Amy Miller

Must meet basic qualifications to even start the process. The ATS are going to use the basic qualification / minimum requirements to rank you also.

Another thing you can do is look at the business problem the company is trying to solve, and then think about what is the impact the new employee they are looking to hire is supposed to make. Try to add this info in the resume also.

Recruiter's job is not to get you a job.

  • For agency recruiter's, the job is to find companies that are willing to pay a fee for us to deliver a service, which results in making a hire.
    • They only get paid after you are hired.
    • It is generally like some percentage of your salary. So their incentive is to get you a higher compensation package.
    • Another source can be hourly billing, where the candidate is being paid $20 per hour, and the company charges the original company $40 per hour and keep the other $20 for themselves. You can be low-balled by shady recruiters.
  • For corporate recruiter's, they are on salary and probably on the same team as hiring manager.
    • Since they are paid salary, your compensation does not change their salary, and they have no incentive to low ball you.

How to apply for jobs

  • Tailor the resume to meet basic qualifications.
  • Apply online to get the information in the system.
  • Connect with these three people

    1. Recruiters - Search the company and find the recruiters that are working on things that you applied to.

      Hi (recruiter name),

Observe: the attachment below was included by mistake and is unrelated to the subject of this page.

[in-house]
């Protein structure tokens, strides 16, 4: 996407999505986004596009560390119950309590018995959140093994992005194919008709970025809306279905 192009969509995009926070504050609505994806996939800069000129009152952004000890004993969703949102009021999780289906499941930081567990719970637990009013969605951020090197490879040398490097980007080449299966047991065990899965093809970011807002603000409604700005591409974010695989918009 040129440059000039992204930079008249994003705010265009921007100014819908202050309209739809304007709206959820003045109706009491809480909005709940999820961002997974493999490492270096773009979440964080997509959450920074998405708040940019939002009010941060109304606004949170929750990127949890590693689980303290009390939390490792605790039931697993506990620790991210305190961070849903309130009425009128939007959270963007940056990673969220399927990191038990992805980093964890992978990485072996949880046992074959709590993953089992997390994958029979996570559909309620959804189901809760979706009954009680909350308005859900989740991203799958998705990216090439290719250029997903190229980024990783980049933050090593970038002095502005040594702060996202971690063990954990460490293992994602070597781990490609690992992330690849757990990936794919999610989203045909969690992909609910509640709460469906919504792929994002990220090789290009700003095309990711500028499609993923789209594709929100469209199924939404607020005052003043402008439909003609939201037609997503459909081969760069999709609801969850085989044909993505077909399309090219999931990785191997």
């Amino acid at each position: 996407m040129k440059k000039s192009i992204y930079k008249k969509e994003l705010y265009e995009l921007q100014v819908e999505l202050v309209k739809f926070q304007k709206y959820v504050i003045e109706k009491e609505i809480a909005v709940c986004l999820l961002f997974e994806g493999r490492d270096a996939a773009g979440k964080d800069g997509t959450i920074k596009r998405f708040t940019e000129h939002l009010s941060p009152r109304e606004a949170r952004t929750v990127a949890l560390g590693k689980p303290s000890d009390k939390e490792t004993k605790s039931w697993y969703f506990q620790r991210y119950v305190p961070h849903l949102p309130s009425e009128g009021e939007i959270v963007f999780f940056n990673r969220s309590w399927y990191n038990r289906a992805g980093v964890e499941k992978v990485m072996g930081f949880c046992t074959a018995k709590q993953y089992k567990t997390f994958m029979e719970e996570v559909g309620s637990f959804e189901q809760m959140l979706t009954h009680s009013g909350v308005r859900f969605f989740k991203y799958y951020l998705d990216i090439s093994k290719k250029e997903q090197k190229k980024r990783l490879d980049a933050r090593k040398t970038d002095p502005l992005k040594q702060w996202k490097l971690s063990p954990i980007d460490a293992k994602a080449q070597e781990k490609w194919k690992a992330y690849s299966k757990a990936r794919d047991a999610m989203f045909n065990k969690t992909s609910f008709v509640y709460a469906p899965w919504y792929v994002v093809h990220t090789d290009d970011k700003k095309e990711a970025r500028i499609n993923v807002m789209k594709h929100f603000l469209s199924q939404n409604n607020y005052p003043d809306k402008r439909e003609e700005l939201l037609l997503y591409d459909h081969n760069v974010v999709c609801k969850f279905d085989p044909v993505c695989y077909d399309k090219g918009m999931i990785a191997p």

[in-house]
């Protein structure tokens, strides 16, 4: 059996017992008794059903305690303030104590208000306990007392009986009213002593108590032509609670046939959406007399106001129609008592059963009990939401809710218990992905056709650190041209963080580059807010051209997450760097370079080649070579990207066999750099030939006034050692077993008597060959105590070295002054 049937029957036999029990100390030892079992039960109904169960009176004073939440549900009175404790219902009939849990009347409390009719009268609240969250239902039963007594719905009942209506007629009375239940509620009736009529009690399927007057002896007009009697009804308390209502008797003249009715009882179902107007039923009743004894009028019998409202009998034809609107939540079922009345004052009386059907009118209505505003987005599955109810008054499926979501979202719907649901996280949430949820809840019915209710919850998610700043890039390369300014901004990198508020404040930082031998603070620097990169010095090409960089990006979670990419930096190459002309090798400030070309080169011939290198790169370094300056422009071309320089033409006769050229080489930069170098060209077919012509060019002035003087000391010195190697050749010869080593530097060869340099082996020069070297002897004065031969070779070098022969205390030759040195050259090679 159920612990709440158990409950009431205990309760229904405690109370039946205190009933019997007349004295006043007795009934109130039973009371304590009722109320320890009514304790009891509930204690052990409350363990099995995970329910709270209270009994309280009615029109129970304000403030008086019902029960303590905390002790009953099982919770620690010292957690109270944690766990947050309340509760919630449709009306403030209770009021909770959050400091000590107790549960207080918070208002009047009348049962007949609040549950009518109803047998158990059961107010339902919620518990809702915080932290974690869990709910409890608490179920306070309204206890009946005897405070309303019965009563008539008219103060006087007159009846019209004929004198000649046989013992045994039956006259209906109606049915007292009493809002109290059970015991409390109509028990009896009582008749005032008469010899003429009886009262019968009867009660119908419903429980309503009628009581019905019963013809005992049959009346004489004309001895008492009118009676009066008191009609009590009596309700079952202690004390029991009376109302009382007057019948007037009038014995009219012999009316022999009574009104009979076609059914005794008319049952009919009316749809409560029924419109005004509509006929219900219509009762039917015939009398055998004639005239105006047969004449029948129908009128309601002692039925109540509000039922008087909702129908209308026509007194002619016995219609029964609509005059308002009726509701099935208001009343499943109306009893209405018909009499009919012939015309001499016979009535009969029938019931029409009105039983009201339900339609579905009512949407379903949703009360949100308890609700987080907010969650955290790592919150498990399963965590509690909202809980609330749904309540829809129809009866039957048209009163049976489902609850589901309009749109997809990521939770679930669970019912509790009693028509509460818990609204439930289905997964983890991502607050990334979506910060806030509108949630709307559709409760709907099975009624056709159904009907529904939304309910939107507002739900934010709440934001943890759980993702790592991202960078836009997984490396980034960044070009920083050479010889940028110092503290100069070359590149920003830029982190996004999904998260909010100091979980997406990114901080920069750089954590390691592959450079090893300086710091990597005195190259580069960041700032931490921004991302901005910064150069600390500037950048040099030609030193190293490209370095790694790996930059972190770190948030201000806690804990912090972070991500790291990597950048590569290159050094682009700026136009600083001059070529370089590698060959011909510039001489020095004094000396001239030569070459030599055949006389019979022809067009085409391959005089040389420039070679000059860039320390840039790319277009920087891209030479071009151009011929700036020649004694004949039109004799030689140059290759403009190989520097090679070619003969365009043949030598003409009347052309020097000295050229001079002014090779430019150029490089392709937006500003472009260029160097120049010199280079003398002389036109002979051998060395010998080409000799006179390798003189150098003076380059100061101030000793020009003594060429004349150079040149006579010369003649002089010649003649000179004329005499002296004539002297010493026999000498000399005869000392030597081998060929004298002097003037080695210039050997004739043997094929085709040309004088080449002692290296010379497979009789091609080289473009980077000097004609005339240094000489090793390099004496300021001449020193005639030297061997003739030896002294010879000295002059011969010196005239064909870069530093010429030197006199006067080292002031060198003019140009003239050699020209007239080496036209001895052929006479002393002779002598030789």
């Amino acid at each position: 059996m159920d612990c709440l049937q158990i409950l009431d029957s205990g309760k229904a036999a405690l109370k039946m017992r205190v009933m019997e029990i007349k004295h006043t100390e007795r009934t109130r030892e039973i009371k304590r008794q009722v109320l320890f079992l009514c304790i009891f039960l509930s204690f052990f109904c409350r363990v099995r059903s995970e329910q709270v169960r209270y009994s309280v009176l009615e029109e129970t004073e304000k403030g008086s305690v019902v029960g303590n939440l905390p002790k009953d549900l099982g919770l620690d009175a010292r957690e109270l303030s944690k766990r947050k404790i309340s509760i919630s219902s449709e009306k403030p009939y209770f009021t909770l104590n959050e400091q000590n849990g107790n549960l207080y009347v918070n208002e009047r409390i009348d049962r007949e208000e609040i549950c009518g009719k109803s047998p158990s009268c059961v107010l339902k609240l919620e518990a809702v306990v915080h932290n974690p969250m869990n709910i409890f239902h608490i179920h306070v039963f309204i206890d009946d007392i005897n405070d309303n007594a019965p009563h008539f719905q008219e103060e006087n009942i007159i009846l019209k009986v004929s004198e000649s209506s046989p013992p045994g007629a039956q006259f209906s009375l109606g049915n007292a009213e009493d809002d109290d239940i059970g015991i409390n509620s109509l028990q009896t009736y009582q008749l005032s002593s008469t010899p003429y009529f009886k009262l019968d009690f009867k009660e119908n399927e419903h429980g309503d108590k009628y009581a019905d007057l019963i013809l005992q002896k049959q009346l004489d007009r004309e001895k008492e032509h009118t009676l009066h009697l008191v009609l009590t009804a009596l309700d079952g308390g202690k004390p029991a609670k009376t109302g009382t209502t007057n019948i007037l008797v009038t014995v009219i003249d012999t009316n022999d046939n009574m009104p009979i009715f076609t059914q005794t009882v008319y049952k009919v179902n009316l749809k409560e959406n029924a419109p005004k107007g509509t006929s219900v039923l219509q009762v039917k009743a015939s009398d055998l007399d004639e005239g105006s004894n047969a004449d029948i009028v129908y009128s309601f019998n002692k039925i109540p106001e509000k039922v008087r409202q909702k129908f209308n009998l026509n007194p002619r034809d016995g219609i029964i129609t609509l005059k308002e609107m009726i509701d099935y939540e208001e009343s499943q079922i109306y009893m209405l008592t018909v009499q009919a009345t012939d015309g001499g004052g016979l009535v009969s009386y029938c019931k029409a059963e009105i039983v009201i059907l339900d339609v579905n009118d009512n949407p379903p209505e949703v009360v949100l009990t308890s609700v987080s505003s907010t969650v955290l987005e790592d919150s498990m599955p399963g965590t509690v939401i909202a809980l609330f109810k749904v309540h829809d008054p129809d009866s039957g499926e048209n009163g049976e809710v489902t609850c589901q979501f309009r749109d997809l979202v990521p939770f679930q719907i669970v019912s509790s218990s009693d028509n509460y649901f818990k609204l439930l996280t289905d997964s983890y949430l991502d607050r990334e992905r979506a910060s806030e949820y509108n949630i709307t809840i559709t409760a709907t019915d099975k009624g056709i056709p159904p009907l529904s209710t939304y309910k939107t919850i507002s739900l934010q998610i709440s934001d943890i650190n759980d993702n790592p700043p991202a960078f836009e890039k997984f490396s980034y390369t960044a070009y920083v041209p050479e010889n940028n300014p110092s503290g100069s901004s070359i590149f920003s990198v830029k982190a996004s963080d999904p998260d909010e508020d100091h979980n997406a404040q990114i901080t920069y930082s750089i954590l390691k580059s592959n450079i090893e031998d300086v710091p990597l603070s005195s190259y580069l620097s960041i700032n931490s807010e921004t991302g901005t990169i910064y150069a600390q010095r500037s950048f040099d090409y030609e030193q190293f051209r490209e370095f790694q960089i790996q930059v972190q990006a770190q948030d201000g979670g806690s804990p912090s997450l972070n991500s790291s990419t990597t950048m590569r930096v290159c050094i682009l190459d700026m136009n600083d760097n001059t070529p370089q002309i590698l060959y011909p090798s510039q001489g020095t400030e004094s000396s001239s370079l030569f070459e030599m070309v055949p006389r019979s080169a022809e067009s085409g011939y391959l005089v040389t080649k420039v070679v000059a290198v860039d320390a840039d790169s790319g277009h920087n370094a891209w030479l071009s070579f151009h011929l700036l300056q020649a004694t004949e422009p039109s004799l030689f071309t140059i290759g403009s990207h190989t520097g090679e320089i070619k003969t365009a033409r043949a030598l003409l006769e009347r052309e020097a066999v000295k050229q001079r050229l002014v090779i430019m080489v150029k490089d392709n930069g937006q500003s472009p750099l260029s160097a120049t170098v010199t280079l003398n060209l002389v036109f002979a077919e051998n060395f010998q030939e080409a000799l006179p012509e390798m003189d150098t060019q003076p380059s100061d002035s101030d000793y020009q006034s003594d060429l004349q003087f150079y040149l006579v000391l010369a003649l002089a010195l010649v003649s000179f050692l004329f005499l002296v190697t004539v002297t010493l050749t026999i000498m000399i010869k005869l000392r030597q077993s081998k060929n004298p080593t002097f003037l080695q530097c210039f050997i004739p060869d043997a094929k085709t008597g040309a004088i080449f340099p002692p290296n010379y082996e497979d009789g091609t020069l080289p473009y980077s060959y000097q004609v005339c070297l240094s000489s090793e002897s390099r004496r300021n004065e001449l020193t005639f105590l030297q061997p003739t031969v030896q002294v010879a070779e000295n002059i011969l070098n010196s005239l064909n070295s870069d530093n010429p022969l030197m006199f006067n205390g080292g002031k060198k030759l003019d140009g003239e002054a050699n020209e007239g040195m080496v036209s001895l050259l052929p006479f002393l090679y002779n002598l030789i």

I am a (job title) working with (company) and am interested in learning more about how (company) hires (titles). I have applied online to (position), and found your profile which said you hire (titles).

      I'm not sure if my application has made it to your desk, but I wanted to express my interest directly. You can learn more about me here (LinkedIn profile, personal blog, link to resume, WHATEVER). If I am a fit for any (title) roles you're working on, I'd be happy to set up a call to discuss further. You can reach me directly at "" or "706-461-9944".

      If I may be a better fit for another (role/team/recruiter), please feel free to forward this email to the appropriate contact - I'd really appreciate it!

      Thank you, Kushaj

    2. Peer networking - People that are doing the job you are applying for. The goal is to learn about their career path (how did they get where you want to be) and hopefully build a mutually beneficial professional friendship!

      Hi (name),

      I am an aspiring (title) looking to get into a company like (company they work at). I have applied online and reached out to recruiters, but I'd love to hear any words of wisdom you might have as you've successfully landed at (company)! Since we have similar backgrounds, I was hoping to learn something from your success.

      Do you have any advice or tips you'd be willing to share? I would greatly appreciate it. If I can ever return the favor please let me know!

      Thanks, Kushaj

    3. Leadership - Hiring managers, or project managers. Try to include info about the business problem they are trying to solve and how you can help.

      Hi (name),

      I am an aspiring (title) looking to get into (company they work at). I have applied online and contacted out to recruiters at your company, but I wanted to reach out directly in case you have any open positions I could be considered for. I'm really interested in (company) after learning about/because of (key thing you've learned about them/read in the news etc)